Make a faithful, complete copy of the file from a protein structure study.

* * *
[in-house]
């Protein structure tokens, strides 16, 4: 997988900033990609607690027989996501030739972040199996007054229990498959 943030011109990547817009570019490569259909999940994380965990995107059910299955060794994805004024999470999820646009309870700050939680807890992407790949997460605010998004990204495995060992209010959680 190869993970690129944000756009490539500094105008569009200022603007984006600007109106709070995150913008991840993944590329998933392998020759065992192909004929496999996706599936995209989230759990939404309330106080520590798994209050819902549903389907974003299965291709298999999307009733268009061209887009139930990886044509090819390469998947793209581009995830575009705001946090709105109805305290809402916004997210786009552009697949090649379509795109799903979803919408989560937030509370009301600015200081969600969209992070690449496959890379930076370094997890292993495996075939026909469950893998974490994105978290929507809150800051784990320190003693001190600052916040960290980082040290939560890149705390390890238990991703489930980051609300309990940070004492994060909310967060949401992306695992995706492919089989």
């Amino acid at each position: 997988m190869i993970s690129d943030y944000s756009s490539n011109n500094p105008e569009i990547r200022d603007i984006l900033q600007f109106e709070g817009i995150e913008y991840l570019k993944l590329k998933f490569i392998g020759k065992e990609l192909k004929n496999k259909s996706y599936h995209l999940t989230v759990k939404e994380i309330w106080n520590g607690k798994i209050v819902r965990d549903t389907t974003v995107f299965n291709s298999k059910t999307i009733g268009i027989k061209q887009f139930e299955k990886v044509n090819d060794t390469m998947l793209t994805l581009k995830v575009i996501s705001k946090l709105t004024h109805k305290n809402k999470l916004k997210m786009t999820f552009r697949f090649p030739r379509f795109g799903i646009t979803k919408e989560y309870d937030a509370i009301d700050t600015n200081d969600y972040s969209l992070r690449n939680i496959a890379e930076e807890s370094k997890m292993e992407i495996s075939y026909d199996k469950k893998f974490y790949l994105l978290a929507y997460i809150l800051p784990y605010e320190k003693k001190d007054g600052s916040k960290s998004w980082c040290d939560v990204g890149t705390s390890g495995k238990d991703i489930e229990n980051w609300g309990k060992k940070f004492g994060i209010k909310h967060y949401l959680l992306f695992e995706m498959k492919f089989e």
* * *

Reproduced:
[in-house]
């Protein structure tokens, strides 16, 4: 997988900033990609607690027989996501030739972040199996007054229990498959 943030011109990547817009570019490569259909999940994380965990995107059910299955060794994805004024999470999820646009309870700050939680807890992407790949997460605010998004990204495995060992209010959680 190869993970690129944000756009490539500094105008569009200022603007984006600007109106709070995150913008991840993944590329998933392998020759065992192909004929496999996706599936995209989230759990939404309330106080520590798994209050819902549903389907974003299965291709298999999307009733268009061209887009139930990886044509090819390469998947793209581009995830575009705001946090709105109805305290809402916004997210786009552009697949090649379509795109799903979803919408989560937030509370009301600015200081969600969209992070690449496959890379930076370094997890292993495996075939026909469950893998974490994105978290929507809150800051784990320190003693001190600052916040960290980082040290939560890149705390390890238990991703489930980051609300309990940070004492994060909310967060949401992306695992995706492919089989």
């Amino acid at each position: 997988m190869i993970s690129d943030y944000s756009s490539n011109n500094p105008e569009i990547r200022d603007i984006l900033q600007f109106e709070g817009i995150e913008y991840l570019k993944l590329k998933f490569i392998g020759k065992e990609l192909k004929n496999k259909s996706y599936h995209l999940t989230v759990k939404e994380i309330w106080n520590g607690k798994i209050v819902r965990d549903t389907t974003v995107f299965n291709s298999k059910t999307i009733g268009i027989k061209q887009f139930e299955k990886v044509n090819d060794t390469m998947l793209t994805l581009k995830v575009i996501s705001k946090l709105t004024h109805k305290n809402k999470l916004k997210m786009t999820f552009r697949f090649p030739r379509f795109g799903i646009t979803k919408e989560y309870d937030a509370i009301d700050t600015n200081d969600y972040s969209l992070r690449n939680i496959a890379e930076e807890s370094k997890m292993e992407i495996s075939y026909d199996k469950k893998f974490y790949l994105l978290a929507y997460i809150l800051p784990y605010e320190k003693k001190d007054g600052s916040k960290s998004w980082c040290d939560v990204g890149t705390s390890g495995k238990d991703i489930e229990n980051w609300g309990k060992k940070f004492g994060i209010k909310h967060y949401l959680l992306f695992e995706m498959k492919f089989e």